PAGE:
Published on 15 June 2018
Marinda Van Zyl
Imagine, if you will, being on a date with someone who seems a little on edge, though you can’t quite put your finger on it. Although he comes across as a nice guy, funny even, the conversation doesn’t quite flow. At the end of the date, he walks you to your car. Chivalry died somewhere in the 80’s, so you find this gesture admirable. So much so, that you linger at the car, drawing out the conversation, hoping to make the connection that feels just beyond reach. You talk for a while, and he is clearly agitated, becoming more fidgety by the minute. Eventually, he all but shoves you into the driver’s seat while hastily making an exit. You never hear from him again.
Now shift your focus to Henry, the date in question. Admittedly, that might be hard to do, as you’ve only heard one side of the story. You may be surprised to find that Henry is a well-adjusted individual lacking any obvious neuroses. He does, however, have a brain tumour, epilepsy, and he is blind in one eye. Not, he says, the ideal way to introduce yourself to a date.
Henry Meyer led a full, active life when, one day, he noticed a slight drooping in his right eye. As time progressed, his eye would be a little lazy every morning when he woke up. The problem would clear up later in the day. He wasn’t too concerned about this in the beginning, but as time passed, the problem worsened and his eye would take longer and longer to recover. Eventually, he knew he had to get to the root of the problem.
His journey started with a visit to the optometrist, who referred him to a specialist at the Eye Institute. When he entered the room after undergoing an MRI, there were three doctors waiting for him. Jokingly, Henry asked if someone was dying. Nobody laughed. He knew their reaction couldn’t be good. The doctors broke the news that the MRI had identified a tumour the size of a golf ball.
Finding a neurosurgeon who could explain the diagnosis in layman's terms proved challenging. Finally, Henry found a doctor who used an anatomical dummy skull to show him exactly where the tumour was. Shortly after, they operated and performed a biopsy. The tumour was benign. Brain operations being what they are, he had terrible migraines for a month after the operation. So much so that he needed help taking care of himself. His parents were tremendously caring during this period. With time life returned to normal, and he punctually went for follow up scans over the next two years. Eventually, it was as if none of it ever happened.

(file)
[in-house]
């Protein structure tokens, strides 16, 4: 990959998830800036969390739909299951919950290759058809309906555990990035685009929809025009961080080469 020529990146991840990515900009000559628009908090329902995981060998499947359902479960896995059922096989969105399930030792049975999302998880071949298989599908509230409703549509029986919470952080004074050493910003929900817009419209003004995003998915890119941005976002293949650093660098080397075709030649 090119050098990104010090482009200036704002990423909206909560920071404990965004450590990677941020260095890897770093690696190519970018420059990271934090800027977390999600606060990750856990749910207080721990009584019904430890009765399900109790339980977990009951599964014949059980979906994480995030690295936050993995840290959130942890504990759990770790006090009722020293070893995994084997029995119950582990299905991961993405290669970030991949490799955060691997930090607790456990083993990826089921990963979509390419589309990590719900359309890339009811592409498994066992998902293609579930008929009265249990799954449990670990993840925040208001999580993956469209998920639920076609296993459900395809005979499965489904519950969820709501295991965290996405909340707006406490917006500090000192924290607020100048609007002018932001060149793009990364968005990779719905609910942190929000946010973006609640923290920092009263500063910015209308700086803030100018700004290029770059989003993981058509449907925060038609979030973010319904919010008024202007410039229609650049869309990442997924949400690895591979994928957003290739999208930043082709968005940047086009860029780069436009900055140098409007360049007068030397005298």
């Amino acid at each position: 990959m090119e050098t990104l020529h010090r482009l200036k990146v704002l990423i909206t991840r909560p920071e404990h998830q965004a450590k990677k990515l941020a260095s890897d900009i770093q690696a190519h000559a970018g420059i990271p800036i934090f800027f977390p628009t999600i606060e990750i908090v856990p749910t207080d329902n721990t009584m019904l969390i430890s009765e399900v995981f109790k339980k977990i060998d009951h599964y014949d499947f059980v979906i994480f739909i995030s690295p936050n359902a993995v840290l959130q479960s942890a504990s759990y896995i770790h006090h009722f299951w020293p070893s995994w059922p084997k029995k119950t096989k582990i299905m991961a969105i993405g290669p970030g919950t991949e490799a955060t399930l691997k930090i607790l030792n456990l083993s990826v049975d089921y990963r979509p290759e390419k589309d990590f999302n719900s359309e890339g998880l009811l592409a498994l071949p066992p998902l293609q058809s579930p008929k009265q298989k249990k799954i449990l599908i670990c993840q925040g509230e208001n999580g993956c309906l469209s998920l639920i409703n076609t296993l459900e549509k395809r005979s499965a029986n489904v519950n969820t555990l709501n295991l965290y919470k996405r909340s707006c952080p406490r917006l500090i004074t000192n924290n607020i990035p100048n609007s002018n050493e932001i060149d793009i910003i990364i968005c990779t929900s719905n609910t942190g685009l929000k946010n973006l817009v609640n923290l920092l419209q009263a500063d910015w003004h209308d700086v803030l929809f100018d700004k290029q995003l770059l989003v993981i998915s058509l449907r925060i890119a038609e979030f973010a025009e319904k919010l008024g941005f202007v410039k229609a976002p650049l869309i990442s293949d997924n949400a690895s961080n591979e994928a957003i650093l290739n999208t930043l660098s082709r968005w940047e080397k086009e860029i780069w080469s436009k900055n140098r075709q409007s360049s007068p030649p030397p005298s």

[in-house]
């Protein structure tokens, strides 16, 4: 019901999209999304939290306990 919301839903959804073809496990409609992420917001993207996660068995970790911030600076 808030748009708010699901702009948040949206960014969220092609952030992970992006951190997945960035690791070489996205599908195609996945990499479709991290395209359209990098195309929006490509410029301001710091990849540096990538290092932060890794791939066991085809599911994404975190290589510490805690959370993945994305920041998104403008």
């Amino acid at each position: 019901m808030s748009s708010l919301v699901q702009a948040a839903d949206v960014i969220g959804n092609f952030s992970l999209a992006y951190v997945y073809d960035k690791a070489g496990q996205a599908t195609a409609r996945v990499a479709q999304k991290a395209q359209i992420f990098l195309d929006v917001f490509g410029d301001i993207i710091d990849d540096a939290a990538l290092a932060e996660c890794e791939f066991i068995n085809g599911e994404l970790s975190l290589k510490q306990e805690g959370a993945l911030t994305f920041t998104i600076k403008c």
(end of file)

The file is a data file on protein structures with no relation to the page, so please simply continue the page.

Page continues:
After a few years, Henry's eyesight became slightly blurry. Mistaking it for hayfever, he assumed the antihistamines he was taking would solve the problem. When that didn’t work, he called on the optometrist again. The optometrist conducted tests and explained that there was no blood flow to the optic nerve. His neurosurgeon confirmed that the tumour had returned and that they needed to operate again. Henry had been training for the Two Ocean’s race that was scheduled to take place that weekend.
"If this was going to be my last race, I didn't want to miss the opportunity to run it," he says.
The surgeon agreed to schedule the operation for the Tuesday after the race. “The race was such a special experience, it was an emotional run with many highs and lows”.
The evening before the operation, he took a walk on the beach. Even though the weather was calm, clouds were rolling in. For him, his circumstances could be described as the perfect storm. On the way to the operating theatre, he wrote down some thoughts deconstructing the nature of a storm. Recalling the notes, Henry says “a storm starts out calmly, the water becomes restless, it gets darker, and clouds form. Eventually, the waves are huge, you’re terrified, and you’re not sure if you’re going to make it. After what feels like forever, it starts calming down and the sun breaks through the clouds. Storms test us, they make us stronger”.